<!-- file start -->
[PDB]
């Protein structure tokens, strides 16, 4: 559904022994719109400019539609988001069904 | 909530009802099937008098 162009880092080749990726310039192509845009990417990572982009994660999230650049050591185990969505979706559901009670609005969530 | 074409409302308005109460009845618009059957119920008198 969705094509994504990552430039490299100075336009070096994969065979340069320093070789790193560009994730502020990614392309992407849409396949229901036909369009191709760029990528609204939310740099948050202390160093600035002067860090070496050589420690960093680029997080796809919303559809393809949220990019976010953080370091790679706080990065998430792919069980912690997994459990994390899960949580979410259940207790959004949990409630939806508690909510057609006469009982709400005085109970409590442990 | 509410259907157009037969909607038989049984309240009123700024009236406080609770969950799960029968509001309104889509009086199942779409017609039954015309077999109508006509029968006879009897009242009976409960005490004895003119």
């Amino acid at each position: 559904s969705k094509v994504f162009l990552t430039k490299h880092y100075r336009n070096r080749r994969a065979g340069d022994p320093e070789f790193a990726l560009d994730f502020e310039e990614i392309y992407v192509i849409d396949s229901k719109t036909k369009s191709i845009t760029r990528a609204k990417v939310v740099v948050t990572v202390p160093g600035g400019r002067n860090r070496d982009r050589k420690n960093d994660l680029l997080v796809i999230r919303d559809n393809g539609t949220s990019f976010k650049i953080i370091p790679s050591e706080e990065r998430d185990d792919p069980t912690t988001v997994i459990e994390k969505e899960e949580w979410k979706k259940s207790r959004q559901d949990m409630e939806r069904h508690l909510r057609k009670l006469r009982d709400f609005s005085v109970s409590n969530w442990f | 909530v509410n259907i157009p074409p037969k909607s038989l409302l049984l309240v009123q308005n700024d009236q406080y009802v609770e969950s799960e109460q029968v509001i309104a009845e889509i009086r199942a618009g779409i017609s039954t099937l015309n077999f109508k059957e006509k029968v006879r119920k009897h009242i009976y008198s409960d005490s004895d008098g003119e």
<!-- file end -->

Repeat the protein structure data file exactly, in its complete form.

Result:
[PDB]
């Protein structure tokens, strides 16, 4: 559904022994719109400019539609988001069904 | 909530009802099937008098 162009880092080749990726310039192509845009990417990572982009994660999230650049050591185990969505979706559901009670609005969530 | 074409409302308005109460009845618009059957119920008198 969705094509994504990552430039490299100075336009070096994969065979340069320093070789790193560009994730502020990614392309992407849409396949229901036909369009191709760029990528609204939310740099948050202390160093600035002067860090070496050589420690960093680029997080796809919303559809393809949220990019976010953080370091790679706080990065998430792919069980912690997994459990994390899960949580979410259940207790959004949990409630939806508690909510057609006469009982709400005085109970409590442990 | 509410259907157009037969909607038989049984309240009123700024009236406080609770969950799960029968509001309104889509009086199942779409017609039954015309077999109508006509029968006879009897009242009976409960005490004895003119």
């Amino acid at each position: 559904s969705k094509v994504f162009l990552t430039k490299h880092y100075r336009n070096r080749r994969a065979g340069d022994p320093e070789f790193a990726l560009d994730f502020e310039e990614i392309y992407v192509i849409d396949s229901k719109t036909k369009s191709i845009t760029r990528a609204k990417v939310v740099v948050t990572v202390p160093g600035g400019r002067n860090r070496d982009r050589k420690n960093d994660l680029l997080v796809i999230r919303d559809n393809g539609t949220s990019f976010k650049i953080i370091p790679s050591e706080e990065r998430d185990d792919p069980t912690t988001v997994i459990e994390k969505e899960e949580w979410k979706k259940s207790r959004q559901d949990m409630e939806r069904h508690l909510r057609k009670l006469r009982d709400f609005s005085v109970s409590n969530w442990f | 909530v509410n259907i157009p074409p037969k909607s038989l409302l049984l309240v009123q308005n700024d009236q406080y009802v609770e969950s799960e109460q029968v509001i309104a009845e889509i009086r199942a618009g779409i017609s039954t099937l015309n077999f109508k059957e006509k029968v006879r119920k009897h009242i009976y008198s409960d005490s004895d008098g003119e």